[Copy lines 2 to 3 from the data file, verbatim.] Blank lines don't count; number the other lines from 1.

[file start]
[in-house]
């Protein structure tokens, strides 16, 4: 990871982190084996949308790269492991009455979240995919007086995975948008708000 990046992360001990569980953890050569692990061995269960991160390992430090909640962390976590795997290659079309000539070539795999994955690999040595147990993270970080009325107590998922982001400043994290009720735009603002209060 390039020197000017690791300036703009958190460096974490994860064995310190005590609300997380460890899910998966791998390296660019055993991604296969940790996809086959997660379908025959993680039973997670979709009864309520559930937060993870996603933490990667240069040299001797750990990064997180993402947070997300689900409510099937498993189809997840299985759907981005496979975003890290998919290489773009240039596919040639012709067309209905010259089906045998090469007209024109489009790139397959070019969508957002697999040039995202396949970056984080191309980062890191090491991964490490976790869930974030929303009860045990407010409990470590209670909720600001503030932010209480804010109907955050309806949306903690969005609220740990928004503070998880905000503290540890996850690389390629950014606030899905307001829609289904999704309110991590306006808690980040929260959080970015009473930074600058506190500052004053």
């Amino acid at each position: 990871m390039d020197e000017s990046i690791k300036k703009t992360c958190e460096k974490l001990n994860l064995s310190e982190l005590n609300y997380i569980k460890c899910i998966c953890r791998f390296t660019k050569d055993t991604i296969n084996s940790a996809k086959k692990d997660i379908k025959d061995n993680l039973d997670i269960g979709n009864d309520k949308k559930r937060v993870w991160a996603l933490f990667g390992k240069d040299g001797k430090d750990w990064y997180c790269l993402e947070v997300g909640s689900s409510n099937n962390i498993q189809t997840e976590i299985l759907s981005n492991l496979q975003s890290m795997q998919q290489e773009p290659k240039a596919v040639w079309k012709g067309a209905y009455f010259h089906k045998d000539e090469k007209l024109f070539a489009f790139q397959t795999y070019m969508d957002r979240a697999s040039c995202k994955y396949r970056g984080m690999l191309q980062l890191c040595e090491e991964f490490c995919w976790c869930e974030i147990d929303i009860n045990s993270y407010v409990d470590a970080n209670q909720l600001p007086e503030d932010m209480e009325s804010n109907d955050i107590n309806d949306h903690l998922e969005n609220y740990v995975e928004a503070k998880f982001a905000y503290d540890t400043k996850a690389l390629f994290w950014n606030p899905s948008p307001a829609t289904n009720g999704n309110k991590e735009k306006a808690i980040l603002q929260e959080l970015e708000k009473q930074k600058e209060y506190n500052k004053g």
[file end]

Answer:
């Protein structure tokens, strides 16, 4: 990871982190084996949308790269492991009455979240995919007086995975948008708000 990046992360001990569980953890050569692990061995269960991160390992430090909640962390976590795997290659079309000539070539795999994955690999040595147990993270970080009325107590998922982001400043994290009720735009603002209060 390039020197000017690791300036703009958190460096974490994860064995310190005590609300997380460890899910998966791998390296660019055993991604296969940790996809086959997660379908025959993680039973997670979709009864309520559930937060993870996603933490990667240069040299001797750990990064997180993402947070997300689900409510099937498993189809997840299985759907981005496979975003890290998919290489773009240039596919040639012709067309209905010259089906045998090469007209024109489009790139397959070019969508957002697999040039995202396949970056984080191309980062890191090491991964490490976790869930974030929303009860045990407010409990470590209670909720600001503030932010209480804010109907955050309806949306903690969005609220740990928004503070998880905000503290540890996850690389390629950014606030899905307001829609289904999704309110991590306006808690980040929260959080970015009473930074600058506190500052004053």
């Amino acid at each position: 990871m390039d020197e000017s990046i690791k300036k703009t992360c958190e460096k974490l001990n994860l064995s310190e982190l005590n609300y997380i569980k460890c899910i998966c953890r791998f390296t660019k050569d055993t991604i296969n084996s940790a996809k086959k692990d997660i379908k025959d061995n993680l039973d997670i269960g979709n009864d309520k949308k559930r937060v993870w991160a996603l933490f990667g390992k240069d040299g001797k430090d750990w990064y997180c790269l993402e947070v997300g909640s689900s409510n099937n962390i498993q189809t997840e976590i299985l759907s981005n492991l496979q975003s890290m795997q998919q290489e773009p290659k240039a596919v040639w079309k012709g067309a209905y009455f010259h089906k045998d000539e090469k007209l024109f070539a489009f790139q397959t795999y070019m969508d957002r979240a697999s040039c995202k994955y396949r970056g984080m690999l191309q980062l890191c040595e090491e991964f490490c995919w976790c869930e974030i147990d929303i009860n045990s993270y407010v409990d470590a970080n209670q909720l600001p007086e503030d932010m209480e009325s804010n109907d955050i107590n309806d949306h903690l998922e969005n609220y740990v995975e928004a503070k998880f982001a905000y503290d540890t400043k996850a690389l390629f994290w950014n606030p899905s948008p307001a829609t289904n009720g999704n309110k991590e735009k306006a808690i980040l603002q929260e959080l970015e708000k009473q930074k600058e209060y506190n500052k004053g």